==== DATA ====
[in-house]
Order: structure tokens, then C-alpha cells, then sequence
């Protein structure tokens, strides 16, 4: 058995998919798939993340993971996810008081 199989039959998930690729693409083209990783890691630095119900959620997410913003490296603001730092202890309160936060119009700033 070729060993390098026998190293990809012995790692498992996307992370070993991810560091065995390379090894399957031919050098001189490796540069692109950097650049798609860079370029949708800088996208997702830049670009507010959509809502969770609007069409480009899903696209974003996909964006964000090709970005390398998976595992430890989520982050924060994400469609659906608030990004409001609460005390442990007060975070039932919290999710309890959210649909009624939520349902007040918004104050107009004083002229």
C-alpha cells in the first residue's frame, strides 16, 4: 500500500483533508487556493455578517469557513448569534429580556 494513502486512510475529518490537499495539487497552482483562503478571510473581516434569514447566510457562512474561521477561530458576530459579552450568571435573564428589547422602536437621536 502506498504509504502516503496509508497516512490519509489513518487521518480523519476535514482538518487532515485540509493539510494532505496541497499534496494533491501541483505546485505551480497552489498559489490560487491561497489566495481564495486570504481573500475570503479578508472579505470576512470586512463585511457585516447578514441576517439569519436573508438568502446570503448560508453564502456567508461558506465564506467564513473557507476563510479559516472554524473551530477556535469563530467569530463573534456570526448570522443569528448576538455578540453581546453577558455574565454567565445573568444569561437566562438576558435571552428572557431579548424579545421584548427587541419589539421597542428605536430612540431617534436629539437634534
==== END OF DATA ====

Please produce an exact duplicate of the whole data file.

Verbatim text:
[in-house]
Order: structure tokens, then C-alpha cells, then sequence
């Protein structure tokens, strides 16, 4: 058995998919798939993340993971996810008081 199989039959998930690729693409083209990783890691630095119900959620997410913003490296603001730092202890309160936060119009700033 070729060993390098026998190293990809012995790692498992996307992370070993991810560091065995390379090894399957031919050098001189490796540069692109950097650049798609860079370029949708800088996208997702830049670009507010959509809502969770609007069409480009899903696209974003996909964006964000090709970005390398998976595992430890989520982050924060994400469609659906608030990004409001609460005390442990007060975070039932919290999710309890959210649909009624939520349902007040918004104050107009004083002229």
C-alpha cells in the first residue's frame, strides 16, 4: 500500500483533508487556493455578517469557513448569534429580556 494513502486512510475529518490537499495539487497552482483562503478571510473581516434569514447566510457562512474561521477561530458576530459579552450568571435573564428589547422602536437621536 502506498504509504502516503496509508497516512490519509489513518487521518480523519476535514482538518487532515485540509493539510494532505496541497499534496494533491501541483505546485505551480497552489498559489490560487491561497489566495481564495486570504481573500475570503479578508472579505470576512470586512463585511457585516447578514441576517439569519436573508438568502446570503448560508453564502456567508461558506465564506467564513473557507476563510479559516472554524473551530477556535469563530467569530463573534456570526448570522443569528448576538455578540453581546453577558455574565454567565445573568444569561437566562438576558435571552428572557431579548424579545421584548427587541419589539421597542428605536430612540431617534436629539437634534